Former Vice President Dick Cheney ordered the CIA to keep a top-secret intelligence program secret from congress, according to Senate Intelligence Chairwoman Diane Feinstein.
She says current CIA director Leon Panetta informed intelligence committees in late June.
"He was told that the vice president had ordered that the program not be briefed to the Congress," Feinstein said Sunday. "We were kept in the dark. That's something that should never, ever happen again."
"To have a massive program that is concealed from the leaders in congress is not only inappropriate; it could be illegal," Sen. Dick Durbin, D-Ill., said.
The counterterrorism program was established as the CIA ramped up its hunt for Osama bin Laden. No one has revealed details of the program, but a U.S. official familiar with it told CBS News it was never fully operational.
The official said CIA Director Panetta canceled it when he found it hadn't been reported to Congress.
His decision to kill it was not difficult or controversial, the official said. It was an "on again/off again" program, not one on which the country deeply relied.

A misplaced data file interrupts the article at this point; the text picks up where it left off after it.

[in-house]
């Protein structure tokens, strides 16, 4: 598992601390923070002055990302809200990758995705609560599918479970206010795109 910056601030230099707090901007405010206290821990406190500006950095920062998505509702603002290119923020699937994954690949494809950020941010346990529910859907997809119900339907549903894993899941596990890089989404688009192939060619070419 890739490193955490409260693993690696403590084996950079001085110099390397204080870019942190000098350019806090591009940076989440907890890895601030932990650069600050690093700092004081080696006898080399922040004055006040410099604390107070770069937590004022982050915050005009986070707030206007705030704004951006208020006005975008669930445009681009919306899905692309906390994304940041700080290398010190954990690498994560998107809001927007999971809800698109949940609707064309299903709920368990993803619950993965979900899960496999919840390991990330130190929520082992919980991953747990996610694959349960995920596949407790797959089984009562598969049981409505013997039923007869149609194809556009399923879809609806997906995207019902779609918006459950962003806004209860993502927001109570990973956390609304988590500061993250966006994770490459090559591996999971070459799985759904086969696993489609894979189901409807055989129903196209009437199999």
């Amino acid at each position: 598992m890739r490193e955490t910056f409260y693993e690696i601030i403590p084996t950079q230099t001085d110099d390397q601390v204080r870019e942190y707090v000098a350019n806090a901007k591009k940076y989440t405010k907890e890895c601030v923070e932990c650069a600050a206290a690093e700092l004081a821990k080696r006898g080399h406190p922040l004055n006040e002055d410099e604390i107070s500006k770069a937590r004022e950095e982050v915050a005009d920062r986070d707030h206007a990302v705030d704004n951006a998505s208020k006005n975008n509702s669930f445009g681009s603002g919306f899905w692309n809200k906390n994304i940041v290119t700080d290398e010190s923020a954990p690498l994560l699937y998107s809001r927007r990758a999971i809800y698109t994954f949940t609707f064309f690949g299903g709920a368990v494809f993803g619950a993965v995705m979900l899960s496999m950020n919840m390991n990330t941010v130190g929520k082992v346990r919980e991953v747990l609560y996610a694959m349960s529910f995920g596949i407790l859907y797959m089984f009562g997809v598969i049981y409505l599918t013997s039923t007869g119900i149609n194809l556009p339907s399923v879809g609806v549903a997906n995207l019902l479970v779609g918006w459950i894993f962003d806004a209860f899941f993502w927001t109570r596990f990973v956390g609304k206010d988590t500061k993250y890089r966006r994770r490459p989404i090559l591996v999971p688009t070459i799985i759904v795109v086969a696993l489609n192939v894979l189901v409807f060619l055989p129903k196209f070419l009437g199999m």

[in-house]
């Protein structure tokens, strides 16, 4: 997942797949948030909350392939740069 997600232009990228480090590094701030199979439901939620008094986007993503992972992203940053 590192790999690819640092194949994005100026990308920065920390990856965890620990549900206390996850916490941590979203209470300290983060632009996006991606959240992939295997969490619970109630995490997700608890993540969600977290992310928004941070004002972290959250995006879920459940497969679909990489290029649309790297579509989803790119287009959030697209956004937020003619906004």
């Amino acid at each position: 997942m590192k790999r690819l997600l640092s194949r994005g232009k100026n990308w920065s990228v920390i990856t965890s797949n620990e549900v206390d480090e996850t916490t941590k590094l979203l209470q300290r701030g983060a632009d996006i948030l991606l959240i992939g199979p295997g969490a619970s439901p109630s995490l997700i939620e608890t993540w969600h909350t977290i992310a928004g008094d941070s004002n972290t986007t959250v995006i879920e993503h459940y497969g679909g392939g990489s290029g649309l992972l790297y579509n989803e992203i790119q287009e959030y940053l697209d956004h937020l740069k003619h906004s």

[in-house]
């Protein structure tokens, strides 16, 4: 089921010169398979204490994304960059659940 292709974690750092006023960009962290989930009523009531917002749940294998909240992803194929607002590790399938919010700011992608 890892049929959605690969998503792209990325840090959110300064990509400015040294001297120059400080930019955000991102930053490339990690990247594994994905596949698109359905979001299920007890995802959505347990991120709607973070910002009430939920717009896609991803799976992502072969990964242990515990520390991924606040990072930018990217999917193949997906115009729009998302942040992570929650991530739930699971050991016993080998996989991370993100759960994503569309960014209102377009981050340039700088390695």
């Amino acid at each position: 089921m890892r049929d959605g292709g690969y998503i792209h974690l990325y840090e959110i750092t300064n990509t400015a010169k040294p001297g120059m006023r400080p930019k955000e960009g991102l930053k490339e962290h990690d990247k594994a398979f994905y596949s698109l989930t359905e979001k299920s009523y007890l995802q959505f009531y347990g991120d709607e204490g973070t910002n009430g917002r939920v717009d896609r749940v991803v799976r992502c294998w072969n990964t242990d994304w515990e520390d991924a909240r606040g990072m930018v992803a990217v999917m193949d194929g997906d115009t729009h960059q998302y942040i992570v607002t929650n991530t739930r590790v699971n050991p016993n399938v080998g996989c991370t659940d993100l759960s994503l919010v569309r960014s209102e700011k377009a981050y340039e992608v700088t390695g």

No one today called the program illegal. But the CIA could still face tough questioning on another front.
Attorney General Eric Holder is reportedly learning toward appointing a special investigator to determine whether the CIA tortured terrorism suspects. That's prompting bipartisan criticism.
"The military has done a series of independent reports. And I believe that that is sufficient. I don't believe a special commission is necessary," Sen. Jeff Sessions, R-Ariz., told CBS' "Face the Nation" Sunday.
"I just don't want to see an instance where if the higher-ups gave the order to break the law, that the ones who get punished are the people basically on the front line, the lower-level troops," Sen. Patrick Leahy, D-Vt., said.
That's exactly what those on the front line believe will happen, according to one former CIA official, Michael Sheuer.
"I think it will pull everybody back from doing anything that smacks of the non-conventional," he said.
He points out that the CIA already encourages every one of its agents to take out personal liability insurance, just in case they're prosecuted, if one White House decides whatever the last one authorized was illegal.